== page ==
It’s possible, but not proven, that some anticholinergic drugs increase the risk of dementia - Pam Belluck


image by: Buzz Tierno Spencer

HWN Suggests

Risk for Dementia May Increase With Long-Term Use of Certain Medicines

These medications work by blocking a chemical called acetylcholine, which acts as a neurotransmitter and is involved in many nervous system functions including muscle movements, heart rate, the widening of blood vessels, respiratory functions and muscle contractions in the stomach during digestion.

Older adults are more likely to be prescribed many of these medications, simply because they tend to have more health issues. Some experts say that because people produce less acetylcholine as they age, drugs that inhibit that neurochemical can have a stronger effect on older people.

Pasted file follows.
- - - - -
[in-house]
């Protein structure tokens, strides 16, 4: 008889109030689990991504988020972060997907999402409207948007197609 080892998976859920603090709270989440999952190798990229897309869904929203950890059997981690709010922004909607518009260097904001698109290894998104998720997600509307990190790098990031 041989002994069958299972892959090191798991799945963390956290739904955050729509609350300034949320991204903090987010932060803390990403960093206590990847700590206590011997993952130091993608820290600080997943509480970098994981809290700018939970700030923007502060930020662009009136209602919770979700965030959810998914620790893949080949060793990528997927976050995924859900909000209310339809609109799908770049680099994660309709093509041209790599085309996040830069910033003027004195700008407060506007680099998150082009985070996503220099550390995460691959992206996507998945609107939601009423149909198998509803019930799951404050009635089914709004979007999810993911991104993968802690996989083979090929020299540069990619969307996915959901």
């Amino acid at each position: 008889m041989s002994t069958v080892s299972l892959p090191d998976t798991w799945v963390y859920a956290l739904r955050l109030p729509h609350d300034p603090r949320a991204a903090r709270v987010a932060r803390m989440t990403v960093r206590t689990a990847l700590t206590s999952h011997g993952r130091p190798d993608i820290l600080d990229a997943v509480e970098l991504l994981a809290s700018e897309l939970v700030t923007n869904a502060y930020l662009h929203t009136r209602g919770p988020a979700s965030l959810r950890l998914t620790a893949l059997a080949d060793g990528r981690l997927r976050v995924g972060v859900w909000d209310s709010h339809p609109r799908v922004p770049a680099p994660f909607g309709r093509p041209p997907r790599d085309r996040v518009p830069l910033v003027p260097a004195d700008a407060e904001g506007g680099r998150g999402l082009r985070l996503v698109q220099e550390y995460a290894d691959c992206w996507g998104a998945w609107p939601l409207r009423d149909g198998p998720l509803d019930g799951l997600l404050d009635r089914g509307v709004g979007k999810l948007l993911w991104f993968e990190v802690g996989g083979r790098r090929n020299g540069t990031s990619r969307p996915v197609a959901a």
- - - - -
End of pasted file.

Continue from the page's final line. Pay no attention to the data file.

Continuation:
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 Risk for Dementia May Increase With Long-Term Use of Certain Medicines

Here’s what research suggests about a class of drugs called anticholinergics, which treat a wide range of ailments, from depression to bladder issues.

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